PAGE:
DEPOSITIONAL FACIES OF THE TETRAPOD FOOTPRINT ASSEMBLAGE FROM THE MISSISSIPPIAN MAUCH CHUNK FORMATION, SCHUYLKILL COUNTY, PENNSYLVANIA
Tracks in the assemblage are preserved as two facies, the most common, mud-draped ripple laminated with the less common, flat-bedded sandstone. In the mud-draped ripple laminated facies, mudstone drapes preserved current ripple bedforms and rare wave-ripple bedforms. Mudstone drapes serve as a parting surface for the slabs, allowing the identification of a spectrum of tracks and undertracks as extramorphological variants of Paleosauropus primaevus. Rare incipient shrinkage cracks and more commonly, raindrop impressions are found on the mudstone drapes. The flat-bedded sandstone preserves tracks and undertracks and has rare mudstone drapes. Tool marks are present on some slabs. Both facies were developed in fluvial channels with highly variable discharge in which velocity rapidly dropped shifting from bedload transport of sand to suspension settling of mud, most likely in the shallower parts of the channel.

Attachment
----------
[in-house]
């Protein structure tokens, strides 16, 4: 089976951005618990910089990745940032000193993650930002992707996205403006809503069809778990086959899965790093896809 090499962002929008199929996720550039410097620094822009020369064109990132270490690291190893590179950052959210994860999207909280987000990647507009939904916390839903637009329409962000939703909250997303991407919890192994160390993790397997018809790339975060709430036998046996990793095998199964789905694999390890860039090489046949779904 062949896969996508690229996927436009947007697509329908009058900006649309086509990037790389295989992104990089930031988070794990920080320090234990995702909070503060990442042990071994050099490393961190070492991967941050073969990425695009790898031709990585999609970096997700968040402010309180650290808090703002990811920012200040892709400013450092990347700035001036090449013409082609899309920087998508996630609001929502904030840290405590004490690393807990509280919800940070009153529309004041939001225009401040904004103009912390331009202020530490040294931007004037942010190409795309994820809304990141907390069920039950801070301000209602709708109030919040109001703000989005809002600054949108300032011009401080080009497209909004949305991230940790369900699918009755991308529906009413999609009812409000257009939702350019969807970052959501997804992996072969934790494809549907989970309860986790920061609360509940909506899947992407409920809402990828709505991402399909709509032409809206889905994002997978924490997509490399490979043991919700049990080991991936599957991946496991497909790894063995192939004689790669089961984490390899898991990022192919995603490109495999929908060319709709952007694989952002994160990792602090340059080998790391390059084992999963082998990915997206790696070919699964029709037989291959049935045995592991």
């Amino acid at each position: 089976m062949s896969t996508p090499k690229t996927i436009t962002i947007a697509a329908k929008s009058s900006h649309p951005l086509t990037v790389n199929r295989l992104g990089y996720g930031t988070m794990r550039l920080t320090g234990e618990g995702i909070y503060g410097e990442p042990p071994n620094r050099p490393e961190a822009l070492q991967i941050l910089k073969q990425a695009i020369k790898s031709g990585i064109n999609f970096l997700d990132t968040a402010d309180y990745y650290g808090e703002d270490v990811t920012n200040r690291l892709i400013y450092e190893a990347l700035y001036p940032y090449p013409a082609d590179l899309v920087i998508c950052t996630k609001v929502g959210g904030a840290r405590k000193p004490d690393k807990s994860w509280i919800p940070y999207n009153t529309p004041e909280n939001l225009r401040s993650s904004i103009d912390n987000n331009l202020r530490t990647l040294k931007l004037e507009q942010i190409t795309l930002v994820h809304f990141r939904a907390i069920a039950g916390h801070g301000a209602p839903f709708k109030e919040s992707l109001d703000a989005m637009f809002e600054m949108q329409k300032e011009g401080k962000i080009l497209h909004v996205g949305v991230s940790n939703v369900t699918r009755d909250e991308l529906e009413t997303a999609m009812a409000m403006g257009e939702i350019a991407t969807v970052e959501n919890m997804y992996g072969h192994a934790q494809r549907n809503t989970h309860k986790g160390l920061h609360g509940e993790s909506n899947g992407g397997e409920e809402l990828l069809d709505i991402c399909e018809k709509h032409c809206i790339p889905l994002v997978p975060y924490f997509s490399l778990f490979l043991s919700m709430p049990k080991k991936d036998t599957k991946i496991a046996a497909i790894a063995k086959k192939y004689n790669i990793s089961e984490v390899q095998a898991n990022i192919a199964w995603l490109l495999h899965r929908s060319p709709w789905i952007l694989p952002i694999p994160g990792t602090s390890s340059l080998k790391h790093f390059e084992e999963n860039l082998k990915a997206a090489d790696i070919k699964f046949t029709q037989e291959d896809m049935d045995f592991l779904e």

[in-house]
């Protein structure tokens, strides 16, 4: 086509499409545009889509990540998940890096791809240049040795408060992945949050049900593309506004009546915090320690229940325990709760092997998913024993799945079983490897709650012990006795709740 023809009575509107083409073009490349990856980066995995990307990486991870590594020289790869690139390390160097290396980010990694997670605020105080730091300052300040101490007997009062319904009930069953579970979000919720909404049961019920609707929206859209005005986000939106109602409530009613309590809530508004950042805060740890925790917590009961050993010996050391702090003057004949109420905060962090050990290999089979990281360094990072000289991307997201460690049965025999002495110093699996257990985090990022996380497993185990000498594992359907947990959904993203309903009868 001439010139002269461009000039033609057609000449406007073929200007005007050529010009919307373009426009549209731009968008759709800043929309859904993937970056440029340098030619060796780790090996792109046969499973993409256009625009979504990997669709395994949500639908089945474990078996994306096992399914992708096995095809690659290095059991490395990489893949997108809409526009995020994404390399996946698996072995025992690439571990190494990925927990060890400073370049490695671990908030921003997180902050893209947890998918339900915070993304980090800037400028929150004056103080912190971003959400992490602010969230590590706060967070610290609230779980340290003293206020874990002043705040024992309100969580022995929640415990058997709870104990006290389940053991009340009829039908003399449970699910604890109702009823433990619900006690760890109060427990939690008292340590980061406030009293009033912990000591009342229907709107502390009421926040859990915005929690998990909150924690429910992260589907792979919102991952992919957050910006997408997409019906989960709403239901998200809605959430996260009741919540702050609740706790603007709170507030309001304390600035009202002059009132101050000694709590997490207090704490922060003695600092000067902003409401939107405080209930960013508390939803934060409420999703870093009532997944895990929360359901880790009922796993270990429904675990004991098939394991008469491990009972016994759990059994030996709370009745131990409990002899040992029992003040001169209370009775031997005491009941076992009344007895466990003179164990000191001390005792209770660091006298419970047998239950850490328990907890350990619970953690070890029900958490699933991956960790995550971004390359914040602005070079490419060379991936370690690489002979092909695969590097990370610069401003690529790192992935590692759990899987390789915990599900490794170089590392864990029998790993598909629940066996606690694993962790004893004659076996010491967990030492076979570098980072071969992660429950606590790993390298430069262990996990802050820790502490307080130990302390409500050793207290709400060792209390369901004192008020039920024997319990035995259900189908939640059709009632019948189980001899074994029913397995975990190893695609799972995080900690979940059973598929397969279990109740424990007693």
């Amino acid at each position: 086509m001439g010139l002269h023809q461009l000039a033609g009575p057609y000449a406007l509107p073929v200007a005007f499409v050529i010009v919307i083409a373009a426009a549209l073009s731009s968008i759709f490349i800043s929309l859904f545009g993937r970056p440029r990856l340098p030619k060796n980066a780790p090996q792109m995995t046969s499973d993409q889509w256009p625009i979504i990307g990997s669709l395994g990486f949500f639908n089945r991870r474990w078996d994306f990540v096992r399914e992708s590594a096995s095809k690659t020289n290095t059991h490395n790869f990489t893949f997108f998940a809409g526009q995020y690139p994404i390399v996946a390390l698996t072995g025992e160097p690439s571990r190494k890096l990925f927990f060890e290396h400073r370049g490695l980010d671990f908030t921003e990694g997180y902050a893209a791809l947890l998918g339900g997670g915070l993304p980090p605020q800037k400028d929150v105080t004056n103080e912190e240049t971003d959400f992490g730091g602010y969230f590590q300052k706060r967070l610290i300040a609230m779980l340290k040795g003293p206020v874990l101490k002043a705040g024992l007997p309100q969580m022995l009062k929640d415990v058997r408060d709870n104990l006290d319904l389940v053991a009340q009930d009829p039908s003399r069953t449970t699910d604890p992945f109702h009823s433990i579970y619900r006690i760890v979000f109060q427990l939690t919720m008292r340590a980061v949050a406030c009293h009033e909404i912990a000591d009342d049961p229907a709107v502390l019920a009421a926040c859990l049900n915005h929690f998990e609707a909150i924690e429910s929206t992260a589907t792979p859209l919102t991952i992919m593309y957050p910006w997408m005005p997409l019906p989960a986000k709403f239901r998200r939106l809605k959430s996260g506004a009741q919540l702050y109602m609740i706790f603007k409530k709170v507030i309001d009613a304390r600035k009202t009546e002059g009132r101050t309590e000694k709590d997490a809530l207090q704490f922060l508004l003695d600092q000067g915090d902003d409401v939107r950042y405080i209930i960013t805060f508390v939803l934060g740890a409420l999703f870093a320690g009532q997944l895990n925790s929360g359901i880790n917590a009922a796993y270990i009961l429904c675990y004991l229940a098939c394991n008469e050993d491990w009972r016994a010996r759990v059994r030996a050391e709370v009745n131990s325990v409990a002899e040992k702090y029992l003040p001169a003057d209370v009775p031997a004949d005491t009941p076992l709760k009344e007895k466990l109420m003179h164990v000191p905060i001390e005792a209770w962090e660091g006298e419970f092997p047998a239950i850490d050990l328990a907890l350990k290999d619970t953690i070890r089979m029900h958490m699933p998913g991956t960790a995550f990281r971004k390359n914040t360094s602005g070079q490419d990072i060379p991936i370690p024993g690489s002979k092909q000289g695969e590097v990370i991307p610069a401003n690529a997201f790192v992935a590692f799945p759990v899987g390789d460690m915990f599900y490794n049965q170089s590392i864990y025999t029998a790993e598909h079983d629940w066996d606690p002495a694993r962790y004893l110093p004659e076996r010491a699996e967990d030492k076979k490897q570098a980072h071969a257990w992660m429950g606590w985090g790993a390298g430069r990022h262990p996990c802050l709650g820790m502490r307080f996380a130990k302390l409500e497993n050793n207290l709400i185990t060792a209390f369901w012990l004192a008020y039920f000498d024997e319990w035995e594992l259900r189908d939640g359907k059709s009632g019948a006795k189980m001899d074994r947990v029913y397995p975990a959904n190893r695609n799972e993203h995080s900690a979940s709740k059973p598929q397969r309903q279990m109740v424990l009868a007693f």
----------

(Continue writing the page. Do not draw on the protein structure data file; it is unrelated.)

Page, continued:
Because of the mudstone drapes these tracks preserved in channel deposits reflect an important but difficult to recognize taphonomic window into Mississippian tetrapod diversity. This Mississippian tetrapod footprint assemblage that was preserved in fluvial channel sediments contrasts significantly with later Paleozoic track bearing red beds that developed either in tidal flats or in overbank ephemeral fluvial deposits where mudcracks and tracks are coincidental. In order to resolve ichnofaunal relationships with overbank deposits more systematic collection of finer-grained units of the Mauch Chunk Formation is warranted